Did you know that retaliation is the most frequent of all discrimination charges filed with the US Equal Employment Opportunity Commission (EEOC)?
If you don’t already have an anti-retaliation policy, consider implementing one for 2020. A good anti-retaliation policy can help prevent harassment, discrimination, and intimidation in your workplace, which makes employees feel safe and valued. It will also help protect you and your company if allegations of retaliation ever arise.
Here’s what you need to know about retaliation in the workplace, and what should be in your anti-retaliation policy.
What Is Workplace Retaliation?
Employees are often hesitant to make their concerns known when they witness or experience workplace harassment, discrimination, health and safety issues, or legal violations. The most common reason for that hesitation is the fear of retaliation.
When an employer punishes an employee for reporting or raising these types of concerns, that’s workplace retaliation. As the EEOC explains on its website, there are many forms of retaliation. Examples of punishments that might constitute retaliation include:
- Firing the employee
- Demoting or disciplining them
- Reducing pay or denying a raise
- Restricting opportunities for promotion or training
- Giving the employee unfair negative evaluations
- Making an unfavorable shift reassignment
- Verbal or physical abuse
- Spreading false rumors
Federal laws protect employees from these kinds of retaliation and more.
Why Do You Need an Anti-Retaliation Policy?
An anti-retaliation policy — often formerly referred to as “whistleblower protection” — not only helps prevent workplace harassment, intimidation, discrimination, and retaliation but also protects you in the event that an employee files a retaliation lawsuit against your company.
While you’re not allowed to discourage anyone from reporting discrimination or retaliation to government agencies, a good anti-retaliation policy increases the chances that employees will feel safe reporting their concerns internally (within the company), instead of to the government. Being able to successfully stop retaliation internally is a win-win for the company and employees.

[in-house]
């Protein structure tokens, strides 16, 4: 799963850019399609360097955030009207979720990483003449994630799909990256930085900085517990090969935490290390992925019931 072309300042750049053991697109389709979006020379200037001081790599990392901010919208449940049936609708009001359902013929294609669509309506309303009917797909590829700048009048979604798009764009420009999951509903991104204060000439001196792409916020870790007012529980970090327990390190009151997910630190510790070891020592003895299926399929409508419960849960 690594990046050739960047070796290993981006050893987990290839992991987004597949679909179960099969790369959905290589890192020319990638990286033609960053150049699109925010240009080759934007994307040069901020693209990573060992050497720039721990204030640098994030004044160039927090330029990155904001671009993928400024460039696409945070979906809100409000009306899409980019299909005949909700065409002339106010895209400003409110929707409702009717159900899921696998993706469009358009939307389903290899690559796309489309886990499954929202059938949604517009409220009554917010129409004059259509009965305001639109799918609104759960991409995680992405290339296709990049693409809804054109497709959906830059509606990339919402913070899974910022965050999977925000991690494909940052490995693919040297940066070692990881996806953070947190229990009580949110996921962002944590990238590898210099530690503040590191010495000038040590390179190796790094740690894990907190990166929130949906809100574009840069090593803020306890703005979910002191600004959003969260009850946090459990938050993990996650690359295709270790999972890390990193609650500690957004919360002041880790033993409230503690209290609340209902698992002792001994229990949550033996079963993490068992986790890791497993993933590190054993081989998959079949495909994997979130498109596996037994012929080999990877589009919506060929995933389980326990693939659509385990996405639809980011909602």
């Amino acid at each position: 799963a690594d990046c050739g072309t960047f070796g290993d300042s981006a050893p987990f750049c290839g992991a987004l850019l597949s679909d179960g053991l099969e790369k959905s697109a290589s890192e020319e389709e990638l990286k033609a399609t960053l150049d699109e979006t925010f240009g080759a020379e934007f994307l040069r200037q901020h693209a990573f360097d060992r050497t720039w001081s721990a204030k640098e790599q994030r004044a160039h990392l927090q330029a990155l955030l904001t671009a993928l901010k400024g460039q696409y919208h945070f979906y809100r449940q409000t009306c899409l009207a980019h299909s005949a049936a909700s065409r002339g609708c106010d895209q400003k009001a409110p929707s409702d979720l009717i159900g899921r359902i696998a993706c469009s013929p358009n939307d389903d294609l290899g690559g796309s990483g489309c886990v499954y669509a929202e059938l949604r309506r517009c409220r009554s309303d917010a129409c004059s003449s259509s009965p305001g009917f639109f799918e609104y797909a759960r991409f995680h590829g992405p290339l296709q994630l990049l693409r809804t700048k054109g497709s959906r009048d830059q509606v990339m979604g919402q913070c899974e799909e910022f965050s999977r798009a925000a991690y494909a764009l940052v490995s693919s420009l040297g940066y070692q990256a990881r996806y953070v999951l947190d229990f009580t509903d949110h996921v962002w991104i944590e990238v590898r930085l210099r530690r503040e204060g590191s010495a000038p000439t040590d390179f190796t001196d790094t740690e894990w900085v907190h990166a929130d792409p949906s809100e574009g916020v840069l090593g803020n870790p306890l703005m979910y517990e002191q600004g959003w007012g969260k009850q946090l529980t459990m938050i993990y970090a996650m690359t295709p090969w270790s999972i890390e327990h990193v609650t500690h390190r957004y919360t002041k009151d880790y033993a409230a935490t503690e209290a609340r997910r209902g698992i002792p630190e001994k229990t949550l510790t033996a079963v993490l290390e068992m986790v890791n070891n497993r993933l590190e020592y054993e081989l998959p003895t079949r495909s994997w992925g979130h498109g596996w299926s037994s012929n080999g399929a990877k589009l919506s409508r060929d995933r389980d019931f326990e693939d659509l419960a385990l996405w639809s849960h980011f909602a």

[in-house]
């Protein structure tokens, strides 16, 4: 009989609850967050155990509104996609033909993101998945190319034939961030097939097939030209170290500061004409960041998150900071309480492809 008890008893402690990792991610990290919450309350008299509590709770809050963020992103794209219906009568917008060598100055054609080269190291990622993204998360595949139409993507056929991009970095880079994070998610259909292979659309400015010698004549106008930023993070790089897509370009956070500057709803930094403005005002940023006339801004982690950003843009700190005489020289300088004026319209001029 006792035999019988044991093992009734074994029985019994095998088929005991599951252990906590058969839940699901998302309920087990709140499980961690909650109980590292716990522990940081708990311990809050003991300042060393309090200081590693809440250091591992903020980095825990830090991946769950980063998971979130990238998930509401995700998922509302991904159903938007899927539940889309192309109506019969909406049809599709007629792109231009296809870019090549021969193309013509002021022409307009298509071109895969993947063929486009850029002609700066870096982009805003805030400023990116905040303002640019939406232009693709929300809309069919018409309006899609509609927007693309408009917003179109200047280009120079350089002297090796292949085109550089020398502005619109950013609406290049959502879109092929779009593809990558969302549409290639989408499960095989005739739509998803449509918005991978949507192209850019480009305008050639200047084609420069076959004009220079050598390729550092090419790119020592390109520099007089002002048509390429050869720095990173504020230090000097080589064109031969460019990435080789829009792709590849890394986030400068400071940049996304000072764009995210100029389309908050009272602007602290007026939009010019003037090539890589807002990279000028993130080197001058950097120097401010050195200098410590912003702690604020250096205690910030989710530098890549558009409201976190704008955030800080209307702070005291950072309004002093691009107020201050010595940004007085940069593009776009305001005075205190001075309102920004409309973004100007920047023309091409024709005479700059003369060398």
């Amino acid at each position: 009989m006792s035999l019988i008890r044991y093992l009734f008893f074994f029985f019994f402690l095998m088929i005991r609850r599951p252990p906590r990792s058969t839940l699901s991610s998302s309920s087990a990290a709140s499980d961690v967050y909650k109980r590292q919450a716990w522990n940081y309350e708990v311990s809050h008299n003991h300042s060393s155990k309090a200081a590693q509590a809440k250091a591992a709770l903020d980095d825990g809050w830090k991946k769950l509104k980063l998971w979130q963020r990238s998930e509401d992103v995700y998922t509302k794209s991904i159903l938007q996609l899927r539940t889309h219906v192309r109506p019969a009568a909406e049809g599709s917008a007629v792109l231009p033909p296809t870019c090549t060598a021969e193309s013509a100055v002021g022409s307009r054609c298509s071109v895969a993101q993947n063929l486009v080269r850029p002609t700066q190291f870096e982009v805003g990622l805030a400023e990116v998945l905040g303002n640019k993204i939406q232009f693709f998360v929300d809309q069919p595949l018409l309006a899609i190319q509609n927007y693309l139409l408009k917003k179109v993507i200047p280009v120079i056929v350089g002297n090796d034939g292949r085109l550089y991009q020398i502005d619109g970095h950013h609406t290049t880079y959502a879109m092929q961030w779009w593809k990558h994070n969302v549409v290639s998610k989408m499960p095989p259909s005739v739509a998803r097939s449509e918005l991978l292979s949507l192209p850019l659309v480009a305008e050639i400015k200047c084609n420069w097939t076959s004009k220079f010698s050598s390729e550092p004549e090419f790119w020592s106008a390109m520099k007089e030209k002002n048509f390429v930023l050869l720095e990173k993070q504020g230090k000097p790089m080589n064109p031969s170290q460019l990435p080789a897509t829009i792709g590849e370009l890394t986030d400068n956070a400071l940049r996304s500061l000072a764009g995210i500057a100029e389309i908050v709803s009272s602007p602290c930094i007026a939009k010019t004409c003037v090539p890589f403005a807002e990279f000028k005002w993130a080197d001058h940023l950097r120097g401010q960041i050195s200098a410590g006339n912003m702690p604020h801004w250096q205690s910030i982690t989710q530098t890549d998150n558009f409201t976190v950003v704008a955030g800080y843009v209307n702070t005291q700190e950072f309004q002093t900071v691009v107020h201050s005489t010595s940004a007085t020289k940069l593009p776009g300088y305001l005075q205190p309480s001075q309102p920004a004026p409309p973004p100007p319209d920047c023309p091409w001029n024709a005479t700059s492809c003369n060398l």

Anti-retaliation policies have numerous less tangible benefits as well. Most importantly, they make employees feel safe and supported and help you cultivate a positive workplace environment. This helps you retain your best talent and makes your company an attractive option for potential new hires.
What Should Be in Your Anti-Retaliation Policy?
A good anti-retaliation policy should do two things:
- Provide a plan for responding quickly and appropriately to all harassment and discrimination complaints
- Prohibit retaliation and offer a clear procedure for handling retaliation complaints
It’s important that your policy covers all types of discrimination complaints and that it specifies that retaliation is prohibited in all circumstances. A strong anti-retaliation policy should also include:
- A straightforward and confidential process for investigating complaints
- A clear definition of what retaliation is
- A retaliation reporting procedure (specific steps employees should take if they experience or witness retaliation)
How to Create an Anti-Retaliation Policy for 2020
Writing a good anti-retaliation policy is difficult. You need to be aware of both federal and local employment laws, and you need to make sure that all the relevant legal information is included in the document. At the same time, you don’t want your policy to be full of complicated legal jargon. It needs to be easy for employees to understand.
If you don’t have an HR department that has access to a legal team, consider working with a company that specializes in HR services, like Rush Recruiting & HR.
We have experience creating comprehensive, concise, and clearly written documents that contain all the necessary legal information and accurately reflect your company’s culture, mission, and values.
Ready to jump into 2020 with an air-tight anti-retaliation policy that protects your company and employees?
Call us today at (503) 481-1285 to get started.